I was born in Holland where my dad worked for Philips electronics. We spent our lives moving around. We moved to Bogota when I was one-year-old, and then spent seven years in Argentina before Bolivia, and then East Africa.  I went to school at the American College in Paris for two years and then transferred to the Interpretation School in Brussels.  I came to the U.S. to be certified in simultaneous interpretation because in those days in Europe one could only interpret into English if it was British English. Once in the U.S., I was offered a graduate teaching and research assistant position at the University of Delaware where I spent four years. I went back to Europe in 1985.  European labor laws were such that what was thought to be beneficial to women was actually detrimental. Long paid maternity leaves, for example, would actually keep women from qualifying for senior positions because the economics made no sense. In the U.S., the opposite was true. In the Linguistics graduate program at Delaware, it was an advantage to be female. There were very few women and actually very few Americans. I was lucky to have had the opportunity to study and work in the US. Great lessons were learned and even the tough transition when I went back to Europe after graduate school was positive, even if it was difficult.

How did you get started in the sports industry?

After I struggled to transition from the land of opportunity in the US to a much more traditional and male dominant work-force in Europe, I found a job in Paris as a language teacher.  I was on my way to one of my lessons and I saw an ad in the International Herald Tribune for a job as a press officer for the ATP (which was then the Men’s International Professional Tennis Council).  I always loved tennis, played tennis and thought “this is destiny!”  I applied for the position, got the job and traveled 48 weeks out of the year for two years, all over the world. It was amazing. I then joined Advantage International, which is now Octagon, and in 1990 the International Tennis Council (at the time the ATP and the ITF were members of the council) was dissolved and replaced by the ATP as the governing body of men’s professional tennis in 1990.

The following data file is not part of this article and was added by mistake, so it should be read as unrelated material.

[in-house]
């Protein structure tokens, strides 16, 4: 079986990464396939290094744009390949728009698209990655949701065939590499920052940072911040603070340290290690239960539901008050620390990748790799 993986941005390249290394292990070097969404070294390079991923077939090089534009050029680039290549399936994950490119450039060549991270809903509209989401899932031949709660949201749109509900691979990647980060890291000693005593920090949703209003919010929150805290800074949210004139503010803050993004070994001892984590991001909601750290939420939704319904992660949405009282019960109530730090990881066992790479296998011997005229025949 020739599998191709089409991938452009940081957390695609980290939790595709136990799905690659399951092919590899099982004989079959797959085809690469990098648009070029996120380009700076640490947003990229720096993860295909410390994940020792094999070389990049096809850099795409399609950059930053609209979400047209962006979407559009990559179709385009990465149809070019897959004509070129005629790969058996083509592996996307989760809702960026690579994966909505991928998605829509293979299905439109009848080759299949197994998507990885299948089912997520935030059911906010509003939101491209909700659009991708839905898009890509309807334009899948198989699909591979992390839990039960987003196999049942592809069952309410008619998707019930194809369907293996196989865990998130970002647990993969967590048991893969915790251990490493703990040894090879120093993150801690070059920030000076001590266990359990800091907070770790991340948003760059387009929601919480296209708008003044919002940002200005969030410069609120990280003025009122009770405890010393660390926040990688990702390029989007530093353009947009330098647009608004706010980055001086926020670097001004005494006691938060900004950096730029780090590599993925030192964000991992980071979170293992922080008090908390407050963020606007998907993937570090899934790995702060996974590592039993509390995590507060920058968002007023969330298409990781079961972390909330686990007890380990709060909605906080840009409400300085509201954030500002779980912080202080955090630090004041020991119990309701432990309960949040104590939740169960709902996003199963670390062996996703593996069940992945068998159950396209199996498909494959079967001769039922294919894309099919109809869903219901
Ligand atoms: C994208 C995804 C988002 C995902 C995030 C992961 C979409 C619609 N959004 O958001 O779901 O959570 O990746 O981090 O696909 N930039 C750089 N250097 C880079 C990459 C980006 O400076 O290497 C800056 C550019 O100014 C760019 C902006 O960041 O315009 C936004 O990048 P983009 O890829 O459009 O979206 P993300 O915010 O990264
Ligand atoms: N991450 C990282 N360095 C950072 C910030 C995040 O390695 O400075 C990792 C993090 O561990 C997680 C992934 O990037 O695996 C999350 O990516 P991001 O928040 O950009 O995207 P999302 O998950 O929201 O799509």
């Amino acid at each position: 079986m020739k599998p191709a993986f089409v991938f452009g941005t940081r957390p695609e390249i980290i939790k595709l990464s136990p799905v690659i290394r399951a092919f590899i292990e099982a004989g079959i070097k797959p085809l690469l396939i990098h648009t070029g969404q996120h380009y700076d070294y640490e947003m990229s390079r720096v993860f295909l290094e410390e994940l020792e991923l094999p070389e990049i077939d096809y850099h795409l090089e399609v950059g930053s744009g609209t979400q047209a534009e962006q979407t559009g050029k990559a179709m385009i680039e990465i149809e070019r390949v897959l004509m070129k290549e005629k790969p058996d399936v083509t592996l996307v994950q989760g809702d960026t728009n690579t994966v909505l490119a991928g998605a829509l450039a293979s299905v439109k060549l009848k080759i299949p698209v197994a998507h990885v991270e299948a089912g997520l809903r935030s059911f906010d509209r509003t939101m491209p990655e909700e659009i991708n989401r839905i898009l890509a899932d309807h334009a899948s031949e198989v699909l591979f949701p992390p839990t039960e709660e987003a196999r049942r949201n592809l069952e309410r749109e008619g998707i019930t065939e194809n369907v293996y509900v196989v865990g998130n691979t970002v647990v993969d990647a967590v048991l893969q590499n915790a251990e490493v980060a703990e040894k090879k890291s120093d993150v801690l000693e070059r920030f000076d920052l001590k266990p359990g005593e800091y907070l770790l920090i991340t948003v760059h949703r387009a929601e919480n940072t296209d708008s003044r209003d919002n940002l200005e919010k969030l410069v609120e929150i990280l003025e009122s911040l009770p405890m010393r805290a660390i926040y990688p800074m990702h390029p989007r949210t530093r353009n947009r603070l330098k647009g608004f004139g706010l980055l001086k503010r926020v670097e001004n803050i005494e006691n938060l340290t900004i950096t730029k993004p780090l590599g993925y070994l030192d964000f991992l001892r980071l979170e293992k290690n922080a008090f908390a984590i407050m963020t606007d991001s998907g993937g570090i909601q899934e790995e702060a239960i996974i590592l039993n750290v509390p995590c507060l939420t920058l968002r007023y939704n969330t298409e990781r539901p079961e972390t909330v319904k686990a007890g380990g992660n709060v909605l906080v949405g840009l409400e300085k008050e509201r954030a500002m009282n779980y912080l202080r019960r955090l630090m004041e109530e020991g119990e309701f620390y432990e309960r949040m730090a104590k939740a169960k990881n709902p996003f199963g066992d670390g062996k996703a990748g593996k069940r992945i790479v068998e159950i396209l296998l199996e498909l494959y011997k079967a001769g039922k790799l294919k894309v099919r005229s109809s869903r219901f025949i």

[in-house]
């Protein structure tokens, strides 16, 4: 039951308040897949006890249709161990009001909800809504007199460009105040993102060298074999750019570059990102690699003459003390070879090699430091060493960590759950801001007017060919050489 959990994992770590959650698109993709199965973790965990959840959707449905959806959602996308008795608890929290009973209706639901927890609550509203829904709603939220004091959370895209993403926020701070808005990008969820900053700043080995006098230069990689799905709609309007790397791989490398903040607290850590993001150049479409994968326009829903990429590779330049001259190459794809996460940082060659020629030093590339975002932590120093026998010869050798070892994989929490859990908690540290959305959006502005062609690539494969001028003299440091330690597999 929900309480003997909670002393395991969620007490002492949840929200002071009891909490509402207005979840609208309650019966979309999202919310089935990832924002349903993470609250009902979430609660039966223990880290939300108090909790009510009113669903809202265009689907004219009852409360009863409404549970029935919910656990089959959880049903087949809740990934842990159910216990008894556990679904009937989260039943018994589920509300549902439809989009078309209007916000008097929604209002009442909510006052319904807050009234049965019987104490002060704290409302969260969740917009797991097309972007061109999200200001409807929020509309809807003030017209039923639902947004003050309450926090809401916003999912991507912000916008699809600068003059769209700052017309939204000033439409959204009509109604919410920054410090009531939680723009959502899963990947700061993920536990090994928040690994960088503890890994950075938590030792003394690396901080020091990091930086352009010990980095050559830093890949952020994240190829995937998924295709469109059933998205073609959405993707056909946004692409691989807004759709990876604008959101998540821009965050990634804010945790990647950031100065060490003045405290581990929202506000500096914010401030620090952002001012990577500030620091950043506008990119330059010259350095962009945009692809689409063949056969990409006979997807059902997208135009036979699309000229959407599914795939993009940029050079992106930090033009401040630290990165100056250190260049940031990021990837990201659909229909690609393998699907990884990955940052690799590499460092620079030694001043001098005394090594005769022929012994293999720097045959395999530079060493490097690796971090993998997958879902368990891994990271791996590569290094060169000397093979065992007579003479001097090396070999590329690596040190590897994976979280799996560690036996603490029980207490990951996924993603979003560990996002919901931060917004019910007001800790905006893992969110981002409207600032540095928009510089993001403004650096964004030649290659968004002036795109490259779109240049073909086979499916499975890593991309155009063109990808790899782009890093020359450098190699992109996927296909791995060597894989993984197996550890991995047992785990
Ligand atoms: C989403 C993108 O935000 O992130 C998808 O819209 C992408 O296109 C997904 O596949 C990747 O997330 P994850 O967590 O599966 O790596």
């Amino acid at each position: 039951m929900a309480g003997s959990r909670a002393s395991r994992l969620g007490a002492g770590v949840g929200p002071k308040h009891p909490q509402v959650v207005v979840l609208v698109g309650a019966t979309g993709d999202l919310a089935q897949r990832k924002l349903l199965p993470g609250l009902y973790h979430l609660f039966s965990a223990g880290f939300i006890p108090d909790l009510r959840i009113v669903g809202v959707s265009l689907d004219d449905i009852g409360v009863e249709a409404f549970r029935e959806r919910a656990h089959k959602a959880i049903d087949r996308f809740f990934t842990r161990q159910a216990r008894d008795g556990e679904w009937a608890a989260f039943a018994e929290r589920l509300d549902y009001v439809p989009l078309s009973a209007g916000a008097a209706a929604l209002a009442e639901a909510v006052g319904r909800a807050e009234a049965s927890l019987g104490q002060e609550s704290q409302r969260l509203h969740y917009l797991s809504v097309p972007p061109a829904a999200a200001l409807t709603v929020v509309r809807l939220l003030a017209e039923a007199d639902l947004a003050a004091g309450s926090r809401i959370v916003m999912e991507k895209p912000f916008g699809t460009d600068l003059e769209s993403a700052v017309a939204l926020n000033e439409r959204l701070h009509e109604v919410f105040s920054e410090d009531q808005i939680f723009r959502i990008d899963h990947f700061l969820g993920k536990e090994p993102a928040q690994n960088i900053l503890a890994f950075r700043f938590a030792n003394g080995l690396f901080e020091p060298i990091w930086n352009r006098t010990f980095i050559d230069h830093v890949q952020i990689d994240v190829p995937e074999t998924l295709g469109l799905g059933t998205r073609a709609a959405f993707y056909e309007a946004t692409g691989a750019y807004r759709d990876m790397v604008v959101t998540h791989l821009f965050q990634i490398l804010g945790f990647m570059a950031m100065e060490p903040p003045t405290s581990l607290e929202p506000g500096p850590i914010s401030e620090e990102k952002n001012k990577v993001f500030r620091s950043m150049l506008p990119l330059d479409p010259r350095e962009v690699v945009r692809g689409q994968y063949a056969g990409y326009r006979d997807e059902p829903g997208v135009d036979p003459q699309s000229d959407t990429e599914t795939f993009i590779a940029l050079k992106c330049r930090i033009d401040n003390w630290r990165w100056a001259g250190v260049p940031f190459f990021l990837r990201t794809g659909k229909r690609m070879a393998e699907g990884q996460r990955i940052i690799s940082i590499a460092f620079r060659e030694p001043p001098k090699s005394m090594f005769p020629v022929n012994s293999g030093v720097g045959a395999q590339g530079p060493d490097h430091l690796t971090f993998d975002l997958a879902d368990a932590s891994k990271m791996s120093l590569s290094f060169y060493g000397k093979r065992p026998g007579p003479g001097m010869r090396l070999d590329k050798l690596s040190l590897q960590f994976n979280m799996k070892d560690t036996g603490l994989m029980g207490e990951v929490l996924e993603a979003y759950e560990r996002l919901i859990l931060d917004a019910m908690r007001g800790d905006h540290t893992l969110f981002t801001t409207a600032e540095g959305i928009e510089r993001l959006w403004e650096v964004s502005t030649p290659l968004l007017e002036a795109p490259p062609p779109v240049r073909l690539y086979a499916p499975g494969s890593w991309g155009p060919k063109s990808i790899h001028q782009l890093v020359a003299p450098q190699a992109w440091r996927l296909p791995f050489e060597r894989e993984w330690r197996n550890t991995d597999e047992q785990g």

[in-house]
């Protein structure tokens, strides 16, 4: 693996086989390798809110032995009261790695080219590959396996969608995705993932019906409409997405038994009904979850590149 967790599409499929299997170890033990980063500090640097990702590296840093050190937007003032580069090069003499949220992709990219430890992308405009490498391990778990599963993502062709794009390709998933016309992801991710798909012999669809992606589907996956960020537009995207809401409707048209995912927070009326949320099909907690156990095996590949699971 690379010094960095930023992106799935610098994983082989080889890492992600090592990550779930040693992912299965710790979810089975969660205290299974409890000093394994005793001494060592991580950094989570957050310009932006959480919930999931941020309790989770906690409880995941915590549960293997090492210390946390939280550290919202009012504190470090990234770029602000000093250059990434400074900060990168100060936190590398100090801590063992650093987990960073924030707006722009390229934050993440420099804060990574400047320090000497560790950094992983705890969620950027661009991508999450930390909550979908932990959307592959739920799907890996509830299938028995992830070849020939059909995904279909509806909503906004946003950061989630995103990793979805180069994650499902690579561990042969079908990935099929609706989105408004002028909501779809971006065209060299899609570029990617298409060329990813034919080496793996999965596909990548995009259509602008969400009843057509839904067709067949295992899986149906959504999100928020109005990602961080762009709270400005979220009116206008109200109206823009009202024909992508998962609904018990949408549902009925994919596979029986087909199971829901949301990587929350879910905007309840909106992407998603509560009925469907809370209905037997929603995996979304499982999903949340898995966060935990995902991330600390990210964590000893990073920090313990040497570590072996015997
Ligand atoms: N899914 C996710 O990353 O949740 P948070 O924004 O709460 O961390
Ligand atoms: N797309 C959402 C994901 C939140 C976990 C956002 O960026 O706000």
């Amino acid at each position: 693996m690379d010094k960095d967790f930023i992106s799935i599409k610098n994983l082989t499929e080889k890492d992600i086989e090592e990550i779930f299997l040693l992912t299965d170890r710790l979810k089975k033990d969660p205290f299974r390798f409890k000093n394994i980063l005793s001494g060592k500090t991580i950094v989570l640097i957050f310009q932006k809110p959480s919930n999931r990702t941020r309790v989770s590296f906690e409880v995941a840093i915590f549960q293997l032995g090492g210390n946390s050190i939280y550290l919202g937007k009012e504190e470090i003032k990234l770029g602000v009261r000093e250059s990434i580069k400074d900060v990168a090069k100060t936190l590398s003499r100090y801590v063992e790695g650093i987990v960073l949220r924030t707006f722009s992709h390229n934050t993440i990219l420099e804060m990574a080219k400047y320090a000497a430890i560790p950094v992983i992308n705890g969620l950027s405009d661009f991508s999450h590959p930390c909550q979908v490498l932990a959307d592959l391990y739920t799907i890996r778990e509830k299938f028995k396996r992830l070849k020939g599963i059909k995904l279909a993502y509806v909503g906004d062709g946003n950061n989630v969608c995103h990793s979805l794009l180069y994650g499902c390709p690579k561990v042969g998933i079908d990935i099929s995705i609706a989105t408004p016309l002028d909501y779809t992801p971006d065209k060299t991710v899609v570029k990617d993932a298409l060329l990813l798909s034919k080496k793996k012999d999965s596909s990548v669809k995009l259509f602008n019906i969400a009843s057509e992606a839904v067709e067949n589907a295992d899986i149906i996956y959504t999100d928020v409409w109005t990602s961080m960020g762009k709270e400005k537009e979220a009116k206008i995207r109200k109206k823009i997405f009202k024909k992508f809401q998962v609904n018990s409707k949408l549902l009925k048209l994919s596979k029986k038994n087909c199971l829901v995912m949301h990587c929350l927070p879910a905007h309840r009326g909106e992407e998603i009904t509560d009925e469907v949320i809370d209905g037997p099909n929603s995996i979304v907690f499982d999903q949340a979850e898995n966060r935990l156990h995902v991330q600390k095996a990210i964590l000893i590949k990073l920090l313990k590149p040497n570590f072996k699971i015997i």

In the late 80s, there were three main management groups – IMG, ProServ and Advantage International.  At the time, I interviewed with all three managements companies and decided to go with Advantage International. All three offered great opportunities, but I felt Advantage International was the best one for me and that was almost 27-years-ago.